Thursdays, 12:00PM -2:00PM
Laila Shereen Sakr is engaged in an ongoing posthuman performance of VJ Um Amel, cyborg and VJ “Mother of Hope.” She writes, develops software, and produces multimodal art to theorize technology, language, and the body. Author of Arabic Glitch: Technoculture, Data Bodies, and Archives (Stanford University Press, 2023), Sakr is Associate Professor of Media Theory & Practice at the University of California, Santa Barbara. At UCSB, she co-founded Wireframe, a studio promoting collaborative theoretical and creative media practice with investments in global social and environmental justice. She is Faculty Affiliate in the Department of Feminist Studies, Department of Media Arts and Technology, Center for Responsible Machine Learning, Center for Middle East Studies, and the Center for Information Technology and Society.
As VJ Um Amel, she has shown internationally in solo and group exhibitions and performances at galleries and museums, including the San Francisco MoMA, Fridge Art Gallery in Washington, DC, National Gallery of Art in Jordan, Camera Austria, Cultura Digital in Brazil, Kirchner Cultural Centre in Argentina, Tahrir Cultural Center in Egypt, Lagos Biennial in Nigeria, and the Qualcomm Institute in San Diego. Her peer-reviewed articles appear in Middle East Critique, Cinema Journal Teaching Dossier, Networking Knowledge: Journal of the Media, Communication, and Cultural Studies, Cyber Orient, Parson’s Journal for Information Mapping, Thoughtmesh: Critical Code Journal, and Feminist Debates in Digital Humanities.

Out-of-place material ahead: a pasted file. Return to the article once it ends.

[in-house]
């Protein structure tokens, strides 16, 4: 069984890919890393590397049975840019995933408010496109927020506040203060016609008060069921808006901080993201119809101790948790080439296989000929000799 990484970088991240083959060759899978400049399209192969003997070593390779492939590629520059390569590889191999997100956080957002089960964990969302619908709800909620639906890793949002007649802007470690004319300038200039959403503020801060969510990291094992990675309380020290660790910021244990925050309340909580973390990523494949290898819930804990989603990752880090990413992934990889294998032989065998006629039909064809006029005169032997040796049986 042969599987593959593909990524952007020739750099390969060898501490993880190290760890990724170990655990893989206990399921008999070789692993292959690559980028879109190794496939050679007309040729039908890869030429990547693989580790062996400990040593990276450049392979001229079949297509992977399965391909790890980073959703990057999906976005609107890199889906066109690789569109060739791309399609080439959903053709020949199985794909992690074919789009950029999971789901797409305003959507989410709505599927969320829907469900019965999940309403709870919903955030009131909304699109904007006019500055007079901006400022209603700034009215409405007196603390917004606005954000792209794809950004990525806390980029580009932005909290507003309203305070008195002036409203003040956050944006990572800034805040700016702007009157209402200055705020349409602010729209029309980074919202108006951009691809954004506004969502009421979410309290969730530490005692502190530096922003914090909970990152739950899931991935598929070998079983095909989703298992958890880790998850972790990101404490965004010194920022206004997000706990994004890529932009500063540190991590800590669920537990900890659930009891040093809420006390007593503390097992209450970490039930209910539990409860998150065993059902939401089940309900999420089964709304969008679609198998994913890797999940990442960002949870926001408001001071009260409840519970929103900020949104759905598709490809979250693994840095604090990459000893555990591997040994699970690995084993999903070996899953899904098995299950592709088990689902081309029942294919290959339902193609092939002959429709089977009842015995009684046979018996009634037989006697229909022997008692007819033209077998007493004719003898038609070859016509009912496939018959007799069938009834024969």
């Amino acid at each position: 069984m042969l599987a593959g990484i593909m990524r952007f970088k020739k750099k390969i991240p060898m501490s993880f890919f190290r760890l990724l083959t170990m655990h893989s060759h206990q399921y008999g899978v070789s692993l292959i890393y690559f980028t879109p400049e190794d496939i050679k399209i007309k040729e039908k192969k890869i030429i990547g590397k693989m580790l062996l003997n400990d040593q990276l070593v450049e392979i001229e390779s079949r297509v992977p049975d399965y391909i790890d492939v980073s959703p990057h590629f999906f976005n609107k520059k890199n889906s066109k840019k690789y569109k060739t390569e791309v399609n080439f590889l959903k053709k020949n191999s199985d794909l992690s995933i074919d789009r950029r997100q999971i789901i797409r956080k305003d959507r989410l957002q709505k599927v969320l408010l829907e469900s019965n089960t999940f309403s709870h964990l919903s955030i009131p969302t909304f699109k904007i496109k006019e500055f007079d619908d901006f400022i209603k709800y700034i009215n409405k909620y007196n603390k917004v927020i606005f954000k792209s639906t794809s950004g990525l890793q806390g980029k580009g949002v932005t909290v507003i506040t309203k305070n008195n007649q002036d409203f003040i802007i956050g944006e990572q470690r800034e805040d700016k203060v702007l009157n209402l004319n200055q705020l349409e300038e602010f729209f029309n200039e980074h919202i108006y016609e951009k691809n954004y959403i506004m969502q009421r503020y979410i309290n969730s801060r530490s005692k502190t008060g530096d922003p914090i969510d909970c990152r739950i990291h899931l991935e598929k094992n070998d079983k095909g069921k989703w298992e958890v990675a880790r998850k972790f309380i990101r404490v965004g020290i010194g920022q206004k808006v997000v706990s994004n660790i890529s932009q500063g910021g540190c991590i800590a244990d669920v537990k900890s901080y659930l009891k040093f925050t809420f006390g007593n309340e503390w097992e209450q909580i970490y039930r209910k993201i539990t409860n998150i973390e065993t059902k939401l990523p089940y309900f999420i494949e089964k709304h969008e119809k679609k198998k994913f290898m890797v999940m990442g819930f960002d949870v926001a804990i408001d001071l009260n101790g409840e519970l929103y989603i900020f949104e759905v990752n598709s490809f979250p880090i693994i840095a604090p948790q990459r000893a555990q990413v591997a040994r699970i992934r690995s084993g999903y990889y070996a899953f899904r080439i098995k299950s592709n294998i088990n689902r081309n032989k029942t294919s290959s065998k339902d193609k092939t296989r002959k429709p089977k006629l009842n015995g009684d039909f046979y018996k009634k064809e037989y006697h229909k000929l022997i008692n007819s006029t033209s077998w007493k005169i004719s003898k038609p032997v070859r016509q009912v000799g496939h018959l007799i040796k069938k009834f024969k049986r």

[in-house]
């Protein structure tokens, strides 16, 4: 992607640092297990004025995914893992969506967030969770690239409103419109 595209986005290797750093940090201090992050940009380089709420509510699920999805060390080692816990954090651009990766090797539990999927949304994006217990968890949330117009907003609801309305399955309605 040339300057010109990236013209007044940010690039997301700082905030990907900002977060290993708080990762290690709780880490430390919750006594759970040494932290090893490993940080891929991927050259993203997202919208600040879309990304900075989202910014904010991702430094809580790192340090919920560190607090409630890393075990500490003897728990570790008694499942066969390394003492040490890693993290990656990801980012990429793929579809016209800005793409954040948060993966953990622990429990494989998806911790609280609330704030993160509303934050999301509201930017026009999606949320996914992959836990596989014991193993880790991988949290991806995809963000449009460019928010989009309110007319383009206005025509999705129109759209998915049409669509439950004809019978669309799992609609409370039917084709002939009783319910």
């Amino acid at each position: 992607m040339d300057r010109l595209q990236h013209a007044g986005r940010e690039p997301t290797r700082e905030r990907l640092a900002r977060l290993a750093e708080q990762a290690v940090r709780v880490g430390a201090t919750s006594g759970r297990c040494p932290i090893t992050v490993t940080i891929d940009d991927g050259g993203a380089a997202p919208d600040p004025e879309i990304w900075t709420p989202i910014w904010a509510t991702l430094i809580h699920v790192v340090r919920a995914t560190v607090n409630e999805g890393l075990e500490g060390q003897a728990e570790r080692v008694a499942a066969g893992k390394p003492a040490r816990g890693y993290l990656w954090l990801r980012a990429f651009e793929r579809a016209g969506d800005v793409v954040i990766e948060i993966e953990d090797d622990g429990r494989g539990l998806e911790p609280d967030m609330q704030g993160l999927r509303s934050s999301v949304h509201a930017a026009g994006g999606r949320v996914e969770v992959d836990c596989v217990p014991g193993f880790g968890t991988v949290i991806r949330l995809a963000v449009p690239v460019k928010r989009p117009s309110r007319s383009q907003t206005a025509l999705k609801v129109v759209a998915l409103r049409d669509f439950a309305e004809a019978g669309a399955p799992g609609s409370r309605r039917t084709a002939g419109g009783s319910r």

Over the last two decades, she has been a leading voice in the open-source movement, in particular for Arabic localization. In 2009, she launched the R-Shief media system that went on to archive over seventy billion social media posts in seventy-two languages and developed software to analyze multi-dimensional data. She is Co-Editor for the open-access journal Media Theory, and for After Video published by Open Humanities Press. She is also an editorial board member of Punctum Books. Reviews of her work appear in Necsus Journal, The Wall Street Journal, Science, The Chronicle of Higher Education, Fast Company, The Huffington Post, The Guardian, Voice of America, Al-Ahram, Art Territories, Digital Media and Learning, Egypt Independent, Medium, Mada Masr, Jadaliyya, and The Creators Project.Download CV